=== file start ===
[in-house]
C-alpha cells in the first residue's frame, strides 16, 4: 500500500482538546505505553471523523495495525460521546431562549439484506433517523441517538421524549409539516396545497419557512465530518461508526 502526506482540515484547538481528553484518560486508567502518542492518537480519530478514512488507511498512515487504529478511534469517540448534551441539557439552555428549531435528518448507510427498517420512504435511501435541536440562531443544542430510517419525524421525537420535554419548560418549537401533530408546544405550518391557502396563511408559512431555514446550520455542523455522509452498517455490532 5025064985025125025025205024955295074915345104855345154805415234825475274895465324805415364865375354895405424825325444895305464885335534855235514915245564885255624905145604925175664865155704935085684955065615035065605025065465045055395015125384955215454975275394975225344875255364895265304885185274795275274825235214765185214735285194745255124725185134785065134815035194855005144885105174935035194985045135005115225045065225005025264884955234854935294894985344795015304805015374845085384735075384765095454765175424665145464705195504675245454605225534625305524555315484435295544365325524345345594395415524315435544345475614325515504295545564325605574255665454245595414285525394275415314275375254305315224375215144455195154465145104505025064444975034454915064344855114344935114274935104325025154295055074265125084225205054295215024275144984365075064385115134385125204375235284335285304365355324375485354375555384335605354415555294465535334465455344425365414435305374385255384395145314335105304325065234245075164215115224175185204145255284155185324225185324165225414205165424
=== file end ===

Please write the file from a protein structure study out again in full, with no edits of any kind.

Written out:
[in-house]
C-alpha cells in the first residue's frame, strides 16, 4: 500500500482538546505505553471523523495495525460521546431562549439484506433517523441517538421524549409539516396545497419557512465530518461508526 502526506482540515484547538481528553484518560486508567502518542492518537480519530478514512488507511498512515487504529478511534469517540448534551441539557439552555428549531435528518448507510427498517420512504435511501435541536440562531443544542430510517419525524421525537420535554419548560418549537401533530408546544405550518391557502396563511408559512431555514446550520455542523455522509452498517455490532 5025064985025125025025205024955295074915345104855345154805415234825475274895465324805415364865375354895405424825325444895305464885335534855235514915245564885255624905145604925175664865155704935085684955065615035065605025065465045055395015125384955215454975275394975225344875255364895265304885185274795275274825235214765185214735285194745255124725185134785065134815035194855005144885105174935035194985045135005115225045065225005025264884955234854935294894985344795015304805015374845085384735075384765095454765175424665145464705195504675245454605225534625305524555315484435295544365325524345345594395415524315435544345475614325515504295545564325605574255665454245595414285525394275415314275375254305315224375215144455195154465145104505025064444975034454915064344855114344935114274935104325025154295055074265125084225205054295215024275144984365075064385115134385125204375235284335285304365355324375485354375555384335605354415555294465535334465455344425365414435305374385255384395145314335105304325065234245075164215115224175185204145255284155185324225185324165225414205165424